Caelli Wright, program manager of the Second Chance youth garden, said that grant funds from SAREP – a program of UC Agriculture and Natural Resources – have been used to purchase the supplies needed to sustain the program. The garden has filled a critical need for produce during the COVID-19 pandemic.
“After the pandemic hit, we recognized the increased need for fresh food in our neighborhoods,” Wright said. “That need was already there – southeast San Diego is considered a ‘food swamp' or ‘food apartheid', if you will – and with the onset of COVID, that need just escalated with unemployment and complications in our food production systems.”
Through a partnership with UC San Diego Center for Community Health and Encanto Elementary School (located down the block from the garden), donations enabled the program to give its CSA shares to about 25 families at Encanto. Over the course of the pandemic, the youth have grown 10,000 pounds of produce to donate.
At the same time, the program helps the young participants grow. For Xavier, being outdoors with peers empowered him to develop positive relationships. Previously, as a student in a charter school program, he was not accustomed to interacting with people and groups. Volunteering in the youth garden has given him a fresh perspective and understanding of others.
“Learning to be patient with people and [to] accept sometimes that if I don't know something, I need to ask about it, because I used to be so in my ego that I thought I knew everything,” Xavier explained. “But I don't know everything – I just learned to accept some things…that's just being part of life. And that's something that the garden has helped me with, personally.”
Opportunities for personal, social growth
Developing – and redeveloping – social skills are especially important for students, as they return from the disconnections associated with remote learning.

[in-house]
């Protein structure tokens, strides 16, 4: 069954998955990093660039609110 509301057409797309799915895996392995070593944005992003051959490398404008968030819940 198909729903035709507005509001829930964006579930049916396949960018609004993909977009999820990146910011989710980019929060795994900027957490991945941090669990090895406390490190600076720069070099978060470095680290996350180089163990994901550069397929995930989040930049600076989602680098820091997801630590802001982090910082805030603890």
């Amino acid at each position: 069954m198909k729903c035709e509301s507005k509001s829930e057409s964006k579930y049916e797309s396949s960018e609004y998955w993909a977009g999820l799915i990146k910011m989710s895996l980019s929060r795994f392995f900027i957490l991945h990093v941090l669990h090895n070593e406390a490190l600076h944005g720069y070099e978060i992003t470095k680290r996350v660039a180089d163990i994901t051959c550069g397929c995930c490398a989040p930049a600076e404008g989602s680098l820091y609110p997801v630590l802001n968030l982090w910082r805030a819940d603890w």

“Right now, with a lot of students facing the aftermath of COVID and being restricted to learning at home and not getting as much social interaction in their daily lives, it's led to a lot of challenges, mental health-wise, and social and emotional learning-wise,” Wright said. “The garden program provides that opportunity that some youth have been missing out on.”
In southeast San Diego, such crucial opportunities for personal growth and career exploration are harder to come by, and Second Chance started the garden in 2012 to give youth a unique work experience and valuable skills. About 400 young people have participated in the program.
“The youth that we serve are coming from low-income neighborhoods that are underserved with resources,” Wright said. “They just are not exposed to the same opportunities [as those in higher-income areas] to build skills or be ready for the workforce or to reach higher education – so that's where our program comes in and helps deliver those needed services.”
Xavier, who originally came to the garden because he heard that landscaping could be a lucrative career, recently finished his second stint as a peer supervisor in the youth garden. With his new skills, he and his cousin are looking to start a business of their own, cutting grass and doing yardwork in their community.
And, late last month, Xavier transferred to a more traditional high school environment.
“Being in a charter school after two, three years,” he said, “I've realized I miss being around more people.”/h3>/h3>/h2>
CDFA grant supports research to optimize water use for iconic California crop
California growers, who account for more than 90% of avocado production in the U.S., will soon be getting some help in weathering the extreme fluctuations of climate change.